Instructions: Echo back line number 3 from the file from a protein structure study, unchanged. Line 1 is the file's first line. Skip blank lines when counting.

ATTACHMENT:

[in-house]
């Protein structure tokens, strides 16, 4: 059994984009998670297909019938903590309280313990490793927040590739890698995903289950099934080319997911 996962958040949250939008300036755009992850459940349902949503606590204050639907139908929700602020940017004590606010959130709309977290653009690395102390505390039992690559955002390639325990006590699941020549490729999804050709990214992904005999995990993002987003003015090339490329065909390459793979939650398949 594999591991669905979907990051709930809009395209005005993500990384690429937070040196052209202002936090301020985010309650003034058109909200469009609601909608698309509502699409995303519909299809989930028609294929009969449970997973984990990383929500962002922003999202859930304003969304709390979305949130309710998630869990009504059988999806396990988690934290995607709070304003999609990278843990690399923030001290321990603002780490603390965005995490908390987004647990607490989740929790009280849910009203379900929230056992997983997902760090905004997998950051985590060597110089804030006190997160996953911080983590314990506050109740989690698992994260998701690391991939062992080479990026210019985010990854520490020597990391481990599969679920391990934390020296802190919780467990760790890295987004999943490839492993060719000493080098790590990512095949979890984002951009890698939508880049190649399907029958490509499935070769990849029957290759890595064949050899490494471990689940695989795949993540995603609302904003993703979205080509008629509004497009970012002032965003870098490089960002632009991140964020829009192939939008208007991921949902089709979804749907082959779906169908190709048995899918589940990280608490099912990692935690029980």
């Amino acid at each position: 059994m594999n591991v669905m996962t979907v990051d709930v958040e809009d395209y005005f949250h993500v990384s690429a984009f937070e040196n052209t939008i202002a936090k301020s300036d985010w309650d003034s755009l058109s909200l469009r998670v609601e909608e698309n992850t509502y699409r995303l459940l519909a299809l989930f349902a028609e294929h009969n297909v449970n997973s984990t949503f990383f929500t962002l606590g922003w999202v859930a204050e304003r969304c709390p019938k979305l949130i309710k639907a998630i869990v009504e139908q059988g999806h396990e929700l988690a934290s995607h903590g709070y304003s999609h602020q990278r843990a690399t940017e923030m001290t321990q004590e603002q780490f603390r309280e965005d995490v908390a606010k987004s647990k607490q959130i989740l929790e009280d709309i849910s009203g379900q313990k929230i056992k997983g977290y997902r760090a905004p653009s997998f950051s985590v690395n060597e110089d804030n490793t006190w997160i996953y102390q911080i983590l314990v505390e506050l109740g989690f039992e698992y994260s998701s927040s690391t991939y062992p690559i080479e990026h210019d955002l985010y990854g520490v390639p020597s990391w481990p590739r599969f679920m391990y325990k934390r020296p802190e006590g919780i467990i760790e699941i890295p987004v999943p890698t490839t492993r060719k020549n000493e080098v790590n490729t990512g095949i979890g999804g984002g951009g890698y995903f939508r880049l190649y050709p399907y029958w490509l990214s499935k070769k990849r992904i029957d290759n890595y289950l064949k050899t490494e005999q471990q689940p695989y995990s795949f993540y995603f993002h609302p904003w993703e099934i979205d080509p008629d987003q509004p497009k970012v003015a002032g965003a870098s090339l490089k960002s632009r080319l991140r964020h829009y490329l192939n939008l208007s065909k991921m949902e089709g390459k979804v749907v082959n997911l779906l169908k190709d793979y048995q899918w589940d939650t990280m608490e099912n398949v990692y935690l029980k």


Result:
């Amino acid at each position: 059994m594999n591991v669905m996962t979907v990051d709930v958040e809009d395209y005005f949250h993500v990384s690429a984009f937070e040196n052209t939008i202002a936090k301020s300036d985010w309650d003034s755009l058109s909200l469009r998670v609601e909608e698309n992850t509502y699409r995303l459940l519909a299809l989930f349902a028609e294929h009969n297909v449970n997973s984990t949503f990383f929500t962002l606590g922003w999202v859930a204050e304003r969304c709390p019938k979305l949130i309710k639907a998630i869990v009504e139908q059988g999806h396990e929700l988690a934290s995607h903590g709070y304003s999609h602020q990278r843990a690399t940017e923030m001290t321990q004590e603002q780490f603390r309280e965005d995490v908390a606010k987004s647990k607490q959130i989740l929790e009280d709309i849910s009203g379900q313990k929230i056992k997983g977290y997902r760090a905004p653009s997998f950051s985590v690395n060597e110089d804030n490793t006190w997160i996953y102390q911080i983590l314990v505390e506050l109740g989690f039992e698992y994260s998701s927040s690391t991939y062992p690559i080479e990026h210019d955002l985010y990854g520490v390639p020597s990391w481990p590739r599969f679920m391990y325990k934390r020296p802190e006590g919780i467990i760790e699941i890295p987004v999943p890698t490839t492993r060719k020549n000493e080098v790590n490729t990512g095949i979890g999804g984002g951009g890698y995903f939508r880049l190649y050709p399907y029958w490509l990214s499935k070769k990849r992904i029957d290759n890595y289950l064949k050899t490494e005999q471990q689940p695989y995990s795949f993540y995603f993002h609302p904003w993703e099934i979205d080509p008629d987003q509004p497009k970012v003015a002032g965003a870098s090339l490089k960002s632009r080319l991140r964020h829009y490329l192939n939008l208007s065909k991921m949902e089709g390459k979804v749907v082959n997911l779906l169908k190709d793979y048995q899918w589940d939650t990280m608490e099912n398949v990692y935690l029980k």